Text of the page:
This is a story of a man (Walker), suffering from dwarfism, who writes an autobiographical account of his life. In flashbacks, we see how he was conceived to a woman (Parillaud) at the end of WWII as she attempts to smuggle herself to America on a troop ship. Caught, she is put ashore back in her homeland of Ireland where she struggles to bring up her dwarfed child.
This strange Irish yarn based on Chet Raymos novel The Dork Of Cork is fashioned around a dwarfs memories of his French mother, Bernadette Bois (Parillaud). After her parents death in World War II, she stows away on a troop ship headed for America. But, despite her sexual favours to the crew, she is off-loaded, pregnant, in Dublin where married customs officer Jack Kelly (Byrne) falls for her and, when she gives birth to Frankie, a dwarf, takes care of them both.
All goes well until Jacks psychotic daughter Emma (Georgina Cates), catches her dad and Bernadette in the sack. Mortified, Jack tells his wife and in a canny move on Mrs. Kellys part she takes in the French woman and her son. Before he leaves town for good with his family, Jack, a keen astronomer, tells young Frankie all he knows about the stars hence the whimsical title. The dwarf and his maman are then whisked off to America by a dimwitted but goodhearted Texan (Matt Dillon) who came to Dublin in search of a certain French girl from a ship many years ago.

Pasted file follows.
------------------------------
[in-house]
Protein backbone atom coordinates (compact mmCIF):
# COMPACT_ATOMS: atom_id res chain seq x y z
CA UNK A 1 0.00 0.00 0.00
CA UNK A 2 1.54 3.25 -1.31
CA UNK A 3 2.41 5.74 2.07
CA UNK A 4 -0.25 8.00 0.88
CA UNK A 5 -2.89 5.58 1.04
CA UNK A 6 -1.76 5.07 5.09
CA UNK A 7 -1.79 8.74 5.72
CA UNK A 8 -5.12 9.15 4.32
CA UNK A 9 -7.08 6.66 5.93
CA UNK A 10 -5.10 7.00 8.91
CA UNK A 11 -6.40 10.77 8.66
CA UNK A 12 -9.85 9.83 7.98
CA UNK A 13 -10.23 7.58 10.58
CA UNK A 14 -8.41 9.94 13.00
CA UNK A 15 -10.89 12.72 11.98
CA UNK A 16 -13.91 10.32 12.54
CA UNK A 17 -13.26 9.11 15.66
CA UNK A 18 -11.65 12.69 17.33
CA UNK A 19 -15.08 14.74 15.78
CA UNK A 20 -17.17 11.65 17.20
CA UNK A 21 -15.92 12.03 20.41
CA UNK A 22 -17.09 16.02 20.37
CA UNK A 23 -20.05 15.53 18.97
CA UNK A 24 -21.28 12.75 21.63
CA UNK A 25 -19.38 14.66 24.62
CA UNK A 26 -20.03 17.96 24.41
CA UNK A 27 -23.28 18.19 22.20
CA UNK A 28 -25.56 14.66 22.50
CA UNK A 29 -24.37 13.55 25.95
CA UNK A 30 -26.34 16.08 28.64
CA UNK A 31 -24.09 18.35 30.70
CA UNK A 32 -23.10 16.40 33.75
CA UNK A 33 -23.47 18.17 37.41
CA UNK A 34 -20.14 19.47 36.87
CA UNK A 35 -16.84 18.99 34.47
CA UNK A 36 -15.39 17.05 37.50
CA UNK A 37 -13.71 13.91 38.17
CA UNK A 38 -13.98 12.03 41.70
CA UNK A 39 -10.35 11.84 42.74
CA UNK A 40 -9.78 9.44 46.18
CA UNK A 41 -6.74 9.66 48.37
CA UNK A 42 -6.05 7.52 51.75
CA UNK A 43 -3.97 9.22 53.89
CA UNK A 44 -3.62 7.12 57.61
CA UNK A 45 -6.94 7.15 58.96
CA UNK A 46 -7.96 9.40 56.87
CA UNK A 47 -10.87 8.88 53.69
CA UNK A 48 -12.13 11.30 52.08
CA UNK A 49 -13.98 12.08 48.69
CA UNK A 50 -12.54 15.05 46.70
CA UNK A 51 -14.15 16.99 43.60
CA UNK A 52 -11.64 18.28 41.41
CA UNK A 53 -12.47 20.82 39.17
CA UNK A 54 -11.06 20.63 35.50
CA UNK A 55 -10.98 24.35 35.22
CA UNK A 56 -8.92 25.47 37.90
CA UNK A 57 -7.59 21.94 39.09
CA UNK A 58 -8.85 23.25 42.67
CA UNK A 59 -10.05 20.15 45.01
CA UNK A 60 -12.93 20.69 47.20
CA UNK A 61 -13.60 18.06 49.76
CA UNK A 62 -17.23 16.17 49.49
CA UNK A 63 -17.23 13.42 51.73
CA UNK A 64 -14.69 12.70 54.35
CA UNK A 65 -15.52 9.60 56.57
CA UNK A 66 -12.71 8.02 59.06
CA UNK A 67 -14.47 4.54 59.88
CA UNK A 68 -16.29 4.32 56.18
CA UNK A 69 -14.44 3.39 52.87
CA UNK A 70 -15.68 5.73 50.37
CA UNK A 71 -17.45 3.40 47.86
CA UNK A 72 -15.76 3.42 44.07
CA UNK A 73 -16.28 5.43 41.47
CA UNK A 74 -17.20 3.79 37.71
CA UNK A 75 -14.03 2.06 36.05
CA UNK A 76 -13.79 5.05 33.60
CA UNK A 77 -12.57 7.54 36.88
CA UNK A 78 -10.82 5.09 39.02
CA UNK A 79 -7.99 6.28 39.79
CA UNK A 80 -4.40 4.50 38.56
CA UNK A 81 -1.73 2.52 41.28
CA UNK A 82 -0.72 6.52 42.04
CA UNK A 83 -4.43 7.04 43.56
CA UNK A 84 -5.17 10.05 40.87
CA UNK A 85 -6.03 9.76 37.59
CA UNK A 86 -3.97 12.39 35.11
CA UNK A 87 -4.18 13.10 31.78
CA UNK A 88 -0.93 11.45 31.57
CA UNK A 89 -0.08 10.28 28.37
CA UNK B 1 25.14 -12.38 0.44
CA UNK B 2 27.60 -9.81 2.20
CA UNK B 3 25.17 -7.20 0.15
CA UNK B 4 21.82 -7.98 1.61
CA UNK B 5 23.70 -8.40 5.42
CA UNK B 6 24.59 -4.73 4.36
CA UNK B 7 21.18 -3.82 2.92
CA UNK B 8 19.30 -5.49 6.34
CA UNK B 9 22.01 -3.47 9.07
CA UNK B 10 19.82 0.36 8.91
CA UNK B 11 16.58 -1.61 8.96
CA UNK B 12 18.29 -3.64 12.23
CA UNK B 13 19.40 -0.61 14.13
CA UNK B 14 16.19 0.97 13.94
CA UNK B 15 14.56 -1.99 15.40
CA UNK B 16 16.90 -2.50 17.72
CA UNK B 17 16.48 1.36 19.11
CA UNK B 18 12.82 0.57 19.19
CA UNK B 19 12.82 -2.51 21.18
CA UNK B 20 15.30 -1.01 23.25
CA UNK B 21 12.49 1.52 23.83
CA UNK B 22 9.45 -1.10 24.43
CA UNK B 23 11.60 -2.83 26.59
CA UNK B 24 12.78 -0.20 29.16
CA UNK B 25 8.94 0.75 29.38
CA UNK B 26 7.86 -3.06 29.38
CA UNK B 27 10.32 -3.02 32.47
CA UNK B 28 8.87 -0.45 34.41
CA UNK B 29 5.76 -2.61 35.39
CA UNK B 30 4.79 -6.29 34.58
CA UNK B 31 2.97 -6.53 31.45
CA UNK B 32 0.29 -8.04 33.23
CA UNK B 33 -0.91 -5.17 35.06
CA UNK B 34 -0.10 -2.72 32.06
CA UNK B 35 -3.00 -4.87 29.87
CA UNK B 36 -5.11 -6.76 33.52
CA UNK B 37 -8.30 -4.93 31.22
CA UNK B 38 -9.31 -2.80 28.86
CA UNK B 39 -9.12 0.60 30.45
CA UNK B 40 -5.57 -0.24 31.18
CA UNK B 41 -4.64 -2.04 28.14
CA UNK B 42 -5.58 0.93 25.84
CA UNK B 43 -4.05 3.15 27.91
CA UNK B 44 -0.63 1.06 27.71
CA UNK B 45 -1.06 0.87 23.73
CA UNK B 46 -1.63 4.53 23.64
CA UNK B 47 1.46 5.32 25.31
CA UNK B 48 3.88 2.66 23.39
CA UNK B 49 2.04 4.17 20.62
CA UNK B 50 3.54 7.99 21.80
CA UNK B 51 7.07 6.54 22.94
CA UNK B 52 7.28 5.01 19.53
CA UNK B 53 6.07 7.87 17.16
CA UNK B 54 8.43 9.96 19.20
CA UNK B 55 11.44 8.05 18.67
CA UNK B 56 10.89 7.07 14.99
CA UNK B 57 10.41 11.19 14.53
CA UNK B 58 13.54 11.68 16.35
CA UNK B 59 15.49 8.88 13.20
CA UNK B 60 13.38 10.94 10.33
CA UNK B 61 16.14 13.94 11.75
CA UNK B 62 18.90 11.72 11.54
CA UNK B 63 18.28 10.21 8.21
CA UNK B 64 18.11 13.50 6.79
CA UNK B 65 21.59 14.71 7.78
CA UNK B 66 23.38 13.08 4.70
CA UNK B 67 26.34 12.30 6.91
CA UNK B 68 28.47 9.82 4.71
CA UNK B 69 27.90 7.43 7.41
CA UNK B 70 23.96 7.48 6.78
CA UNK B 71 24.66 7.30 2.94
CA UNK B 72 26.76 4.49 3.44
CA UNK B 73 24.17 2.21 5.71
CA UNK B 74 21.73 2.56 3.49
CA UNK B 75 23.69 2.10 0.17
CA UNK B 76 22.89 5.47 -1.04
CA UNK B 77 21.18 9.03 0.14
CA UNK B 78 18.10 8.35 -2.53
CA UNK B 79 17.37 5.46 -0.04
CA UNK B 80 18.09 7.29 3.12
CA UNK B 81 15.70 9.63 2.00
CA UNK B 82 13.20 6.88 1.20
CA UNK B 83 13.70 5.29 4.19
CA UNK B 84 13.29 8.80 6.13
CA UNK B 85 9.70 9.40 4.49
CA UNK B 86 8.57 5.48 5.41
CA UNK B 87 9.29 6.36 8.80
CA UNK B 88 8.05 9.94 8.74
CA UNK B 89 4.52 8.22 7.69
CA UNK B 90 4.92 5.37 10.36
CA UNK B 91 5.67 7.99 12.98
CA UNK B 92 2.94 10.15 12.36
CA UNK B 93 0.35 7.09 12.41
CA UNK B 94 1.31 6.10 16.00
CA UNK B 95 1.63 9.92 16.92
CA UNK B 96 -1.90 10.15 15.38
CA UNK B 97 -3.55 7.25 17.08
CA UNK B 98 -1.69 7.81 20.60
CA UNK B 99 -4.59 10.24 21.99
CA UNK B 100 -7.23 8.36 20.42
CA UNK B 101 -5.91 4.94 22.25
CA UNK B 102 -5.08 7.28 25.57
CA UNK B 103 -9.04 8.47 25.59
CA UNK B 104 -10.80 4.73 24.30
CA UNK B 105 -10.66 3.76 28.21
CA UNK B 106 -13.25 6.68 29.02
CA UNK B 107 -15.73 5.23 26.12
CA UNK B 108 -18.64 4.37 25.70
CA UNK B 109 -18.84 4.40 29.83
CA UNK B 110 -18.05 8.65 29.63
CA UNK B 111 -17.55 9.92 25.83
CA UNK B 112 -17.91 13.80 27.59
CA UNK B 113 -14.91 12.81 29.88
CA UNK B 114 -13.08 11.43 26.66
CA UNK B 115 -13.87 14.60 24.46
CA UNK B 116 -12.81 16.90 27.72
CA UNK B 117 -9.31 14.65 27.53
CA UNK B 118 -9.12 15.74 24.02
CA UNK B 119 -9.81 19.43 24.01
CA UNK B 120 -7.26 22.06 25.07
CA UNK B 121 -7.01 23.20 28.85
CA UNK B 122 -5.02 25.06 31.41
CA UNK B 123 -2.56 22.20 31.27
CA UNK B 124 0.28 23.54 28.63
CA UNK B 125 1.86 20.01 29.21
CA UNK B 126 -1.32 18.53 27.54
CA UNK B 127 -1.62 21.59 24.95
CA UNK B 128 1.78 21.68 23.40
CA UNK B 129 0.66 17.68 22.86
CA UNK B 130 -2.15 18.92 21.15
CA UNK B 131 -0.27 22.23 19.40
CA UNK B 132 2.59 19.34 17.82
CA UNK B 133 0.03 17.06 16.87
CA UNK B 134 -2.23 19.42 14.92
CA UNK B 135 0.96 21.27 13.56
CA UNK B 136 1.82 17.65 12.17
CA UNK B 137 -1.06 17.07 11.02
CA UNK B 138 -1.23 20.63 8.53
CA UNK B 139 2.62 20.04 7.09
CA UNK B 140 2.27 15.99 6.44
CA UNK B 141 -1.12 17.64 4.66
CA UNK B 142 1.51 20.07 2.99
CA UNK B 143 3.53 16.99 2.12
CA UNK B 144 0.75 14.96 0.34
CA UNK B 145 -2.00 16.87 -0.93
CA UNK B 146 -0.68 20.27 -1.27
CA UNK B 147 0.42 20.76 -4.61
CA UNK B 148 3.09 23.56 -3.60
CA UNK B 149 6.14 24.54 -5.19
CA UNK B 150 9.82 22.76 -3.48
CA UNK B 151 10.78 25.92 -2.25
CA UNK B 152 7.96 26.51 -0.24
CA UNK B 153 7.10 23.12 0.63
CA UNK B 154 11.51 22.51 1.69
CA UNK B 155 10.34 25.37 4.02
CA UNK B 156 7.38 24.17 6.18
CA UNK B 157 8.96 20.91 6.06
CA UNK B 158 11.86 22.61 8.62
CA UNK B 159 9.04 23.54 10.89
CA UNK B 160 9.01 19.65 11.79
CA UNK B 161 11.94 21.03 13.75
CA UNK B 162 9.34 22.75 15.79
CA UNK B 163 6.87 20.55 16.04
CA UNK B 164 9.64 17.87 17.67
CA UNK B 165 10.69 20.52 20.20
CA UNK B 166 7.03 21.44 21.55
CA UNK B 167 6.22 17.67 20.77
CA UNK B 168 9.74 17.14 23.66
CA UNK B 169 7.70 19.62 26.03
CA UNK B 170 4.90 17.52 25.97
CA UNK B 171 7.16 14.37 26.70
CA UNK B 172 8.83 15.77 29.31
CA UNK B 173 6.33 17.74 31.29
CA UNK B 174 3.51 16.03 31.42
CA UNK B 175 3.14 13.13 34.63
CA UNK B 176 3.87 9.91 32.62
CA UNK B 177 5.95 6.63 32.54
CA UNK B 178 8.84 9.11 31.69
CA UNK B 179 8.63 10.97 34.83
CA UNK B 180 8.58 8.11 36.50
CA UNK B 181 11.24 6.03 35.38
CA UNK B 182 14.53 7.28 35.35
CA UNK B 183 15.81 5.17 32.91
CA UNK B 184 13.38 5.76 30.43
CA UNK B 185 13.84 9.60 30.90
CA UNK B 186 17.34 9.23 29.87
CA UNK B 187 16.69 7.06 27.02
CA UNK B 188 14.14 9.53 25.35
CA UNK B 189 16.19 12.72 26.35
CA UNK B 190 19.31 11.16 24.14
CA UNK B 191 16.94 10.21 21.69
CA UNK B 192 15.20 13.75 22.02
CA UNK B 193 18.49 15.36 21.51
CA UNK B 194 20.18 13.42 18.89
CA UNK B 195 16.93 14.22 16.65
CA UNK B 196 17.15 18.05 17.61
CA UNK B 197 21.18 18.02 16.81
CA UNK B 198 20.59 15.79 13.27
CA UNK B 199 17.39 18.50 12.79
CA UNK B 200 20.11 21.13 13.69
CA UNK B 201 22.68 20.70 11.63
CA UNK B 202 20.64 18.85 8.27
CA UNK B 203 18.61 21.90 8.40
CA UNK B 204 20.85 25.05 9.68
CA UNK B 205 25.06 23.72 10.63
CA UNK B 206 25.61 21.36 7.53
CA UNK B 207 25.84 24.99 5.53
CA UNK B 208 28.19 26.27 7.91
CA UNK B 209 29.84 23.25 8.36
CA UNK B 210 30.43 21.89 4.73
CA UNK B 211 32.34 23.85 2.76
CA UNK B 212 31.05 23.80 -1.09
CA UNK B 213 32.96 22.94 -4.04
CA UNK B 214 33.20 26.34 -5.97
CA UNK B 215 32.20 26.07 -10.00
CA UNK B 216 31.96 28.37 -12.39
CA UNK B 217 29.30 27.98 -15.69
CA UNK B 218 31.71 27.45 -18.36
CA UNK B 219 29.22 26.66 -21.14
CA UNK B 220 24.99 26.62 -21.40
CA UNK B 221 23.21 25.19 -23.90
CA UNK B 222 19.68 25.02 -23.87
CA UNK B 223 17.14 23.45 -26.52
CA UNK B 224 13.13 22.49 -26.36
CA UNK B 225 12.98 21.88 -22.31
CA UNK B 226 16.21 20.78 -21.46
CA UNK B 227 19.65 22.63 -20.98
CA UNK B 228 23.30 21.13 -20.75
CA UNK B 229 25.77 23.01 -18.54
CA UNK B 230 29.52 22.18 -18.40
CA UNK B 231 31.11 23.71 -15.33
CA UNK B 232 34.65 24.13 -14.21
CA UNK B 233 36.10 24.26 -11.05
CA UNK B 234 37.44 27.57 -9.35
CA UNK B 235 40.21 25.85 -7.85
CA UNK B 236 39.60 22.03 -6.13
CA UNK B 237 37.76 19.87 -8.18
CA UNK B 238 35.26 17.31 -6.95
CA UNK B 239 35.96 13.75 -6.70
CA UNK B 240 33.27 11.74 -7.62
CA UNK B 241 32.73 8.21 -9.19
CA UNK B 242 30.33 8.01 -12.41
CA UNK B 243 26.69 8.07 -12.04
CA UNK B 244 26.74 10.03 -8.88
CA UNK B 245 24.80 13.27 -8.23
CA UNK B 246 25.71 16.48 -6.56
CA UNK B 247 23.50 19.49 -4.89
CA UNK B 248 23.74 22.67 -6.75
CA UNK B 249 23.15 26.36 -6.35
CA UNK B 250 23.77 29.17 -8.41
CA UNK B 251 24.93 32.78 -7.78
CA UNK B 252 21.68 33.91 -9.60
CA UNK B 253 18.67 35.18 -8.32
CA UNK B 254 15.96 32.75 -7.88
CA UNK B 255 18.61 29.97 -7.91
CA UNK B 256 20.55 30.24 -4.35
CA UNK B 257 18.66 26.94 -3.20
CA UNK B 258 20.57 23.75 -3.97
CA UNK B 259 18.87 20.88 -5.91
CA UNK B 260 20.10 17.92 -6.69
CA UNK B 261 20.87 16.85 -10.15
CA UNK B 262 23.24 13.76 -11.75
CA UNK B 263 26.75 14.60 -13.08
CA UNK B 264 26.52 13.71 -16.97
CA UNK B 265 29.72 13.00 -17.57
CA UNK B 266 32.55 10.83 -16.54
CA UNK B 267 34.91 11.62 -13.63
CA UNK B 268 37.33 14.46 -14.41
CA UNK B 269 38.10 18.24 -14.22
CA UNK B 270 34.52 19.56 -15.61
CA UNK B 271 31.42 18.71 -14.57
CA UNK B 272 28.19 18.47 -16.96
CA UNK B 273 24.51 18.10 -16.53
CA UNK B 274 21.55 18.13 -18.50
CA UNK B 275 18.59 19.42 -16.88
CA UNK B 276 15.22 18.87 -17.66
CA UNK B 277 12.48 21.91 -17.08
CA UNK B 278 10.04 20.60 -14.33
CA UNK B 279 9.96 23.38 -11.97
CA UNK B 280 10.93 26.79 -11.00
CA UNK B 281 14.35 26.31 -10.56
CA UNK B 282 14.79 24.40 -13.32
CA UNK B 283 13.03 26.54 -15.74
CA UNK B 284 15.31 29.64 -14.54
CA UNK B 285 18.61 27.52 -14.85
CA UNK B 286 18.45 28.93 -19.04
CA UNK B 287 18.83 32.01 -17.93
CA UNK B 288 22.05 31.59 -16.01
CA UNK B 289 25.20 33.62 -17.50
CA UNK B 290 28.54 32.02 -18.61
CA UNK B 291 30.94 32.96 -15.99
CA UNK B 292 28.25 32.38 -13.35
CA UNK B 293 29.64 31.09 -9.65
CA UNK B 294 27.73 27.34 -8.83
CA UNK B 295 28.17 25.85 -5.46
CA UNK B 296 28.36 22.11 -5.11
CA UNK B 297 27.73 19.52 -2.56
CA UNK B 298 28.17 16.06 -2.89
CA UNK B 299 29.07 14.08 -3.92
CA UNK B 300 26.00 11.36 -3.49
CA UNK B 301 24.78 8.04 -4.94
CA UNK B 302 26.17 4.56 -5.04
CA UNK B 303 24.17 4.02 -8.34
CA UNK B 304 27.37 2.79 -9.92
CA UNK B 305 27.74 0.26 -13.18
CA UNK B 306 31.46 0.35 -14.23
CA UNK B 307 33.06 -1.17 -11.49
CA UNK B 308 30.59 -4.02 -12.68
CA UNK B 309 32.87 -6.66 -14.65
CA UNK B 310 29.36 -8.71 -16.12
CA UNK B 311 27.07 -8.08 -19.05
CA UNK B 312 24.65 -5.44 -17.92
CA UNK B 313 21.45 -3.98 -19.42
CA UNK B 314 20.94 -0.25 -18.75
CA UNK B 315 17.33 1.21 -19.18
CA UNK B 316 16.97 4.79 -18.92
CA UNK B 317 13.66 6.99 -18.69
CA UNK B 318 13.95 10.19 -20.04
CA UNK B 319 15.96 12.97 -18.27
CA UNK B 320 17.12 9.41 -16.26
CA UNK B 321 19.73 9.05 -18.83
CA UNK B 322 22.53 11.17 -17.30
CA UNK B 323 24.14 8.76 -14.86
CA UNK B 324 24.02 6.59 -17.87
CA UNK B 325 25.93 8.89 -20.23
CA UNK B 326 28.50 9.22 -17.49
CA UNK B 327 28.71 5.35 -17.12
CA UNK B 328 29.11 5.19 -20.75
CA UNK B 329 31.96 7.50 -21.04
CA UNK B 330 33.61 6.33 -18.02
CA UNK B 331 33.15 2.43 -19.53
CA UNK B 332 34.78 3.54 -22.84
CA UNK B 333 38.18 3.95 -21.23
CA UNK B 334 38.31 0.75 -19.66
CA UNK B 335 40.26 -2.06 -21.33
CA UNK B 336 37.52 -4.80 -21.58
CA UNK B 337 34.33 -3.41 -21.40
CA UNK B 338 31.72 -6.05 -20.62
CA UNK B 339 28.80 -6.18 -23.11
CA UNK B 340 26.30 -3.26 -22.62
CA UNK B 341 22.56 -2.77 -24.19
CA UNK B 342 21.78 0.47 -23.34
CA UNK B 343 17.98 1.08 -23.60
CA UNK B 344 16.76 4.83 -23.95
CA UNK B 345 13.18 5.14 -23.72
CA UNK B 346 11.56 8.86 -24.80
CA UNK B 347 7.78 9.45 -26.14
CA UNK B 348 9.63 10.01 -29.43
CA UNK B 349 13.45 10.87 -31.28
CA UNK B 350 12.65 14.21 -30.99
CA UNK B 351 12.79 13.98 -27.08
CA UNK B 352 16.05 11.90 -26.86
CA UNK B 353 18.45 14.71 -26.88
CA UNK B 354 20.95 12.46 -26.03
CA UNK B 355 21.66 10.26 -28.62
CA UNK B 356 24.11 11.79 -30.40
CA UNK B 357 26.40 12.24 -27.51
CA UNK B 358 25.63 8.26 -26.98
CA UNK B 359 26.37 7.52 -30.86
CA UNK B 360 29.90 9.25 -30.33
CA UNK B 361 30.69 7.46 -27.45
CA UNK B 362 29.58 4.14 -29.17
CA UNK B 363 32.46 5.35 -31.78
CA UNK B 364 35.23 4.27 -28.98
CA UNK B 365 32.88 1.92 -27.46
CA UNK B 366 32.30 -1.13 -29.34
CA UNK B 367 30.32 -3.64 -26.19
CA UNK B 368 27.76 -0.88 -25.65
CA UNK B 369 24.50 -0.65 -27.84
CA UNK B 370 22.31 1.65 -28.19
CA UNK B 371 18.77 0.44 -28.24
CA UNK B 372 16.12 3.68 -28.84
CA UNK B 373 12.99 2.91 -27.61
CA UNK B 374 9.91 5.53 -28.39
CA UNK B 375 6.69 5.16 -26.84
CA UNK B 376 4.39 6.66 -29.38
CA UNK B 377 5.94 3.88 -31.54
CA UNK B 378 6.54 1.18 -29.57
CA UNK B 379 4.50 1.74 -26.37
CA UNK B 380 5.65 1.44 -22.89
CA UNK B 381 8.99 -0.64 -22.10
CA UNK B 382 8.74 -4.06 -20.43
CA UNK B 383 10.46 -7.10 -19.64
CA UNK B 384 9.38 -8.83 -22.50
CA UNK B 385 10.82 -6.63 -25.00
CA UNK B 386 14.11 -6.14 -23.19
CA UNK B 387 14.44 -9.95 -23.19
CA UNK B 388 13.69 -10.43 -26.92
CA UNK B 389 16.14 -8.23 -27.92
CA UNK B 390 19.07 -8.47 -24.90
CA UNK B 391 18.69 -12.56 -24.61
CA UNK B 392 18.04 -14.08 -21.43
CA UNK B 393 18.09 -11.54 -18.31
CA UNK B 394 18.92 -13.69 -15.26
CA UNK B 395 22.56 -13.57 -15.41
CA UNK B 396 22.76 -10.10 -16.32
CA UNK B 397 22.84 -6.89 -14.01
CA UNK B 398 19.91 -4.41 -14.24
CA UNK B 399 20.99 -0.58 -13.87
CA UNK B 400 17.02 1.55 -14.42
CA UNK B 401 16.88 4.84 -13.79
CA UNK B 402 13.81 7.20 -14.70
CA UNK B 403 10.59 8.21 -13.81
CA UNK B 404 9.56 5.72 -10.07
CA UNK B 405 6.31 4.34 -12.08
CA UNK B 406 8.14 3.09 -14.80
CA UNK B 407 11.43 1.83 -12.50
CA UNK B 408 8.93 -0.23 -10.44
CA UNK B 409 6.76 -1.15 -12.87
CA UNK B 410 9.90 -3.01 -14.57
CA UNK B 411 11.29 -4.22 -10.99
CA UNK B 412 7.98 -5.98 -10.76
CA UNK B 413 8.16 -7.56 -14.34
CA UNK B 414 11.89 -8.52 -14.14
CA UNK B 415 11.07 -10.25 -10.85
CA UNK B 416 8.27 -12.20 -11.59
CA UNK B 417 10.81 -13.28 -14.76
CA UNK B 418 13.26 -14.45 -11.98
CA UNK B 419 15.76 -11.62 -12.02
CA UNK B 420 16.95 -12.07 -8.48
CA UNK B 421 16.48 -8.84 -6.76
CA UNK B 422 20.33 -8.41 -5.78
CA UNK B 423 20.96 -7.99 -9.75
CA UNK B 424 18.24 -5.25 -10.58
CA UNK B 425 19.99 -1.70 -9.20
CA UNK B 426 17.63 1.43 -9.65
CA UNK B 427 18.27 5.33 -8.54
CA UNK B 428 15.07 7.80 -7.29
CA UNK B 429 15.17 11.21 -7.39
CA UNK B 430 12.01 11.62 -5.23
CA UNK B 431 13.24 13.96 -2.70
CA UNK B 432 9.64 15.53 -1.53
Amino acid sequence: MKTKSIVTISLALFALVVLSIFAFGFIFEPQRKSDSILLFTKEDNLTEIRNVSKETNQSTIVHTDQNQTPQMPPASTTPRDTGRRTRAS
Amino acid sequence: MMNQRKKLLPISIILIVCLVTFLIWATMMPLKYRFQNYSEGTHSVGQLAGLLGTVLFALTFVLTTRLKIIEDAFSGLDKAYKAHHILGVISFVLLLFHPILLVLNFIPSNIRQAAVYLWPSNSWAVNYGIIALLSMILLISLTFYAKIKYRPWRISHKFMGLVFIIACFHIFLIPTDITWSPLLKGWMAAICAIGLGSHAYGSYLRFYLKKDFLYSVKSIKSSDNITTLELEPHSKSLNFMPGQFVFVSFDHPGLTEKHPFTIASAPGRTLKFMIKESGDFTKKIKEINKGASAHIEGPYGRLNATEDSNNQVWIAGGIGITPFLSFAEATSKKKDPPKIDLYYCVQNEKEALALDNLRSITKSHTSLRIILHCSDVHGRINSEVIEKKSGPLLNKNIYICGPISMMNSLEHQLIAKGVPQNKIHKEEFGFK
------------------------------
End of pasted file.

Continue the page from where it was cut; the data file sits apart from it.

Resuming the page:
This is all amiable stuff, but the use of flashback often makes for disjointed viewing. The performances, too, are mixed, with Parillaud satisfied to wander mysteriously through most scenes. However, the superb Corban Walker and Alan Pentony (who play old and young Frank respectively) are excellent where the script runs thin.
Top performances marred by shoddy script.